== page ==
Pioneers of the Los Angeles underground art damage electronic music scene, Grey Factor has been more myth than legend for over 40 years. In 1978 Joey Cevetello, Jon Pospisil, Paul Fontana, and Jeff Jacquin found each other.
Hailing from the San Fernando Valley, near Los Angeles, they had one thing in common, they were outcasts stuck in suburban sprawl, a paradise to the middle class who bathed in its sameness and its uninspired vastness. It was a sense of belonging that brought the members of Grey Factor together and in forming a band, they stumbled onto a way to express all the frustration and isolation they felt while living in a place that didn’t recognize them.
Hollywood and the downtown Los Angeles art scene were like another planet — unreachable to four kids from “The Valley”, which was never taken seriously as having any kind of scene, let alone a music scene. That proved to be a blessing in disguise as the members of Grey Factor were left to their own devices away from the petty squabbles, infighting, and competition that happens in any scene that usually eats itself. They created in a vacuum, unencumbered by the pressures of groupthink and the star searching that Hollywood was built on.
In 1978 bleeps and blurps were finding their way into modern music and the machines that produced them were being made available to anyone interested in knob turning and button-pushing. Kraftwerk, Tuxedo Moon, Telex, White Noise, Suicide, The Normal, Throbbing Gristle, Pere Ubu, Human League, and others had started to break down barriers and prove guitars weren’t always welcome.
Without even knowing it at the time, Grey Factor was exploring the same roads created by electronic music pioneers like Edgar Varese, Karlheniz Stockhausen, Raymond Scott, Daphne Oram, Luc Ferrari, Delia Derbyshire and John Cage building Musique Concrète into a more “song” based form and giving it a feel that only kids from the San Fernando Valley could. After a few months of working out “songs” in Paul’s bedroom studio, using what would now be considered, a goldmine of vintage electronic equipment — Roland 606 Drum Machine, Echoplex, Mini Moog, Arp Odyssey, EMS Synthi AKS, Korg MS-20 and an ARP 2600 — they were ready to take their sounds out into the world.
As invaders, Grey Factor launched an assault on the Los Angeles underground music scene, playing numerous shows at Madame Wong’s and The Hong Kong Café — famous hubs for punk rock and art damage in the late ’70s. They also played The Anti Club, The Masque, Moms, and the ultra-hip Joey Kills. Word got out after a couple of shows and they became a must-see. The “too cool to care” underground art damage crowd crammed their way into view of this new phenomenon and were always given more than they knew what to do with.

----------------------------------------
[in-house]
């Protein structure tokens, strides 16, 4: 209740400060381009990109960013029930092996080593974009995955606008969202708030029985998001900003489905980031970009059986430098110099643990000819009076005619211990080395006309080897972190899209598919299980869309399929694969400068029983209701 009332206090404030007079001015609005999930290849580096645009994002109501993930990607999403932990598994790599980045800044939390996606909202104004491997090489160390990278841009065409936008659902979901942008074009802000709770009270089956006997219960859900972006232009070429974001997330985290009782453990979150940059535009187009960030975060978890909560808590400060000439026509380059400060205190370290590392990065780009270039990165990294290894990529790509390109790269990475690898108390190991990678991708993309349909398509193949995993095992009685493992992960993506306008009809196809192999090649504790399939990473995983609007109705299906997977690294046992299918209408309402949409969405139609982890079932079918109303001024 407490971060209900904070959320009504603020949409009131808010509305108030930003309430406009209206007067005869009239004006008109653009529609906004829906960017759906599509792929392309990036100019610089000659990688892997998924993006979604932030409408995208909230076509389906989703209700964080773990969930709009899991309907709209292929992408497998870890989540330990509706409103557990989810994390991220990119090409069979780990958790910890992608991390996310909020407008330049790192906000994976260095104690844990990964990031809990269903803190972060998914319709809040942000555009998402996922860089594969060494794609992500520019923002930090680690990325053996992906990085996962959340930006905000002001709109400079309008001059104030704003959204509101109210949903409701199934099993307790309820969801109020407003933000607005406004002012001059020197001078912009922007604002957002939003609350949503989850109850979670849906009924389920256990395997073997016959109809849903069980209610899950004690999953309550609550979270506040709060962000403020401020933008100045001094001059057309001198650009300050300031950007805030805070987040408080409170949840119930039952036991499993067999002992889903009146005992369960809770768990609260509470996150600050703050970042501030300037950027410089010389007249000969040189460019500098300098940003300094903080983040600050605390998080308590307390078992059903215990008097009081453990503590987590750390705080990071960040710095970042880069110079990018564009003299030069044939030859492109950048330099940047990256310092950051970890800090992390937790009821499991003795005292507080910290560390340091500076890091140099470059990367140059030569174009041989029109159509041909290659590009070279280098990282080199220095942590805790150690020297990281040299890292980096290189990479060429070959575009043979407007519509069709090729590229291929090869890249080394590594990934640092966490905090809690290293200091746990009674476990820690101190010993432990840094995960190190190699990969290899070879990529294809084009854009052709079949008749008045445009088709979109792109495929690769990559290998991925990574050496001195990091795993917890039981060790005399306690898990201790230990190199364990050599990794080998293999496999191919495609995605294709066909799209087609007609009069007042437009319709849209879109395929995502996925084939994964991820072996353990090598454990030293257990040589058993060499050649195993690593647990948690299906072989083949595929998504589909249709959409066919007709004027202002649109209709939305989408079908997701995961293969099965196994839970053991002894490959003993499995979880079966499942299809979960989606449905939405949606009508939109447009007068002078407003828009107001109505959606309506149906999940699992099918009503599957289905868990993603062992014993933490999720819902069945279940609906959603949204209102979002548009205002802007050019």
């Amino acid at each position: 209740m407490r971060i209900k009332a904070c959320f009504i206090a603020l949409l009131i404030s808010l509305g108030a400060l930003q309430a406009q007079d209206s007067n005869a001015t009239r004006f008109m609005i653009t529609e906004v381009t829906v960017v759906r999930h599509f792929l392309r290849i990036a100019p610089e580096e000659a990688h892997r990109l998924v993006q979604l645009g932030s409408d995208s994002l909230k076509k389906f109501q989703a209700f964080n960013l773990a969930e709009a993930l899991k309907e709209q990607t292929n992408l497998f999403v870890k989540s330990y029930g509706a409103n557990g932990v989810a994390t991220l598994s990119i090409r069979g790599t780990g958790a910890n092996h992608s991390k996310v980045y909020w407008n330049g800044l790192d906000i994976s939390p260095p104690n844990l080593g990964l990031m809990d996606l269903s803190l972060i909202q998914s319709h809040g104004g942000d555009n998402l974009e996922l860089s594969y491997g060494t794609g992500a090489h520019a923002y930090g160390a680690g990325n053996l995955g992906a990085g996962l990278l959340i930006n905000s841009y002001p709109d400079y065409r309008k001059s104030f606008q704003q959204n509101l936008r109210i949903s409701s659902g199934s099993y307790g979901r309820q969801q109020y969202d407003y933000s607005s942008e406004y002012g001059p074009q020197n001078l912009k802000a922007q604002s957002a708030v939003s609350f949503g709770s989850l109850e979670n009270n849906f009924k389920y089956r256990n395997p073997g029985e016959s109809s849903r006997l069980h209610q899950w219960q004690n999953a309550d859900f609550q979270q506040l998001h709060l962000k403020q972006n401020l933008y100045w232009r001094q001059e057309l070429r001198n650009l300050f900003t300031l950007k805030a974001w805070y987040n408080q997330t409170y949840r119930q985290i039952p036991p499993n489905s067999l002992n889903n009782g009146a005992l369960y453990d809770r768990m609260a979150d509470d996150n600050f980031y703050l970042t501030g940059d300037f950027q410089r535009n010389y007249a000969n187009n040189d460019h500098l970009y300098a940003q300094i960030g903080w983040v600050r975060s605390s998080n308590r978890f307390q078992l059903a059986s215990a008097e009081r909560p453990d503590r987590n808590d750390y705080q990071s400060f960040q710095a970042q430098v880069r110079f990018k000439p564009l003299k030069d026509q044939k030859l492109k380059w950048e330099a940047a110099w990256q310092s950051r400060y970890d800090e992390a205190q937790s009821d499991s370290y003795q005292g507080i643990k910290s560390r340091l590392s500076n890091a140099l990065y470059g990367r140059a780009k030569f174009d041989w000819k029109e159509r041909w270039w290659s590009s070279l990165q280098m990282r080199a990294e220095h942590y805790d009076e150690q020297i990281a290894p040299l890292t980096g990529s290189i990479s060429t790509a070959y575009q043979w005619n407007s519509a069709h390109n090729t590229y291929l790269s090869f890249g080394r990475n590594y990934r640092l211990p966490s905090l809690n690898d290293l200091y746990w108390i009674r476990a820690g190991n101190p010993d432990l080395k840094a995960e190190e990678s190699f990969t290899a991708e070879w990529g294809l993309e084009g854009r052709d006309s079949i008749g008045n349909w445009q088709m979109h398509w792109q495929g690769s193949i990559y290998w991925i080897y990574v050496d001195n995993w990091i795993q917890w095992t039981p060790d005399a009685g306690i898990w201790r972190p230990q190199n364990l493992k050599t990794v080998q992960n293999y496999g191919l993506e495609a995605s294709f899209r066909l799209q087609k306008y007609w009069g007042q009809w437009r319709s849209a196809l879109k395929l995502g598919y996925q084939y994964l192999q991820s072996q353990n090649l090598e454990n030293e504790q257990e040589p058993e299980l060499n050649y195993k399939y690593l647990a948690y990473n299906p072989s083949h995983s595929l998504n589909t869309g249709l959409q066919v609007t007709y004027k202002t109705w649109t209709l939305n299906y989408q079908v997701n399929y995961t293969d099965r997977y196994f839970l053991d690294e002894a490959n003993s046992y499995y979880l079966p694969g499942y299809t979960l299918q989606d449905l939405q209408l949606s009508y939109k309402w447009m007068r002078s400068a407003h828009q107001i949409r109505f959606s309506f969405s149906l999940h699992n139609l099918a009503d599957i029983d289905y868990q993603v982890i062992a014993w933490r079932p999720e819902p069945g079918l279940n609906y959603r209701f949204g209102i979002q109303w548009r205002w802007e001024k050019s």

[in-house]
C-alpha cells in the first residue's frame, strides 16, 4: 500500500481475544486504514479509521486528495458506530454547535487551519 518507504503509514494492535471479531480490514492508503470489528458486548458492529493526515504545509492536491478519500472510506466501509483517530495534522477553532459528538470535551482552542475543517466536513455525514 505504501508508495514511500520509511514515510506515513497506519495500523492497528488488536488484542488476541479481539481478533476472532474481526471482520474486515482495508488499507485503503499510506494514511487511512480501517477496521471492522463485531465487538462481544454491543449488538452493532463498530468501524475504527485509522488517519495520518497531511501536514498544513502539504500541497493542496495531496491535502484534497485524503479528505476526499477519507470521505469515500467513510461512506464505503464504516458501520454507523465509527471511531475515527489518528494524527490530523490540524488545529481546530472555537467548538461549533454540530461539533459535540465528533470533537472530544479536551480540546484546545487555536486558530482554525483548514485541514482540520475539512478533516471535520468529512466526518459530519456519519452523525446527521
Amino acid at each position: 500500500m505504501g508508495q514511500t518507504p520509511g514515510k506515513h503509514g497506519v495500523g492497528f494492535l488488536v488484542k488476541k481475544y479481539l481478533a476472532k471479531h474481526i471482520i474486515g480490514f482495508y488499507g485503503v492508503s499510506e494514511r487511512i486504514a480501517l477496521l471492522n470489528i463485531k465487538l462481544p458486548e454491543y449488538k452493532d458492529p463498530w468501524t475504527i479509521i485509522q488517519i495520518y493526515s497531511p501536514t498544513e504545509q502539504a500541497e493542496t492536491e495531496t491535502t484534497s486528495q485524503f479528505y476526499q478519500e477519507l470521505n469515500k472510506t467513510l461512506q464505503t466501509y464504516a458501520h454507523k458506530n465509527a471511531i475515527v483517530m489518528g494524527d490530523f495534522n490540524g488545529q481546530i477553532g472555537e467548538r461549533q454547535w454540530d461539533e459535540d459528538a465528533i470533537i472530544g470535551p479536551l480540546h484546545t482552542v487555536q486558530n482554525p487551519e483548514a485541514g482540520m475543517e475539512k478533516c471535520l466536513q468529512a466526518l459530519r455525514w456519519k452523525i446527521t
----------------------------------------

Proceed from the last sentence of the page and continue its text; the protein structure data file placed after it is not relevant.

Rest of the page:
Near the end of 1979, Grey Factor appeared on the first-ever episode of “New Wave Theater”, the revered and beloved alternative music television program broadcast on local UHF Channel 18 in Los Angeles and hosted by the outrageous but lovable Peter Ivers (Ivers was later bludgeoned to death in his apartment in an apparent love triangle or a drug deal gone wrong). It would be Grey Factor’s swan song and their last time ever playing live. The performance sizzled! Afterward, they perfected an anti-anti group posture by refusing to answer the host’s questions. Grey Factor ended their post performance interview in fisticuffs with the off-camera production crew — an auspicious ending and a classic moment in Los Angeles music television rebellion. Then, in a blink of an eye, they were gone.
Their contribution unquantifiable, their influence on the Los Angeles music scene in so short a time only to be marveled at. Over the course of two years, it is estimated they played approximately twenty live shows while creating two EP’s and one live recording: The Perils Of Popularity EP and Grey Factor Live at Hong Kong Café were recorded in 1979. Only synthesizers and drum machines were used on the 1979 recordings. In 1980, Paul Fontana left the band and was replaced by Anne Burns and Joey’s brother, John Cevetello, to create The Feel Of Passion EP. For the Feel Of Passion sessions, the new line-up introduced guitars, real electric bass, female vocals, and even saxophone. We can only imagine what direction things might have taken in 1981 and beyond, but all things must end and so Grey Factor disbanded when the members agreed there was just nothing else left to do.
After a decade’s long search, Grey Factor’s two EP’s (The Perils Of Popularity and The Feel Of Passion) and their Live album (Live At The Hong Kong Café 1979) have been unearthed, ending all speculation of their non-existence. With these releases, Grey Factor, a band truly ahead of their time, may finally get the recognition they so greatly deserve.
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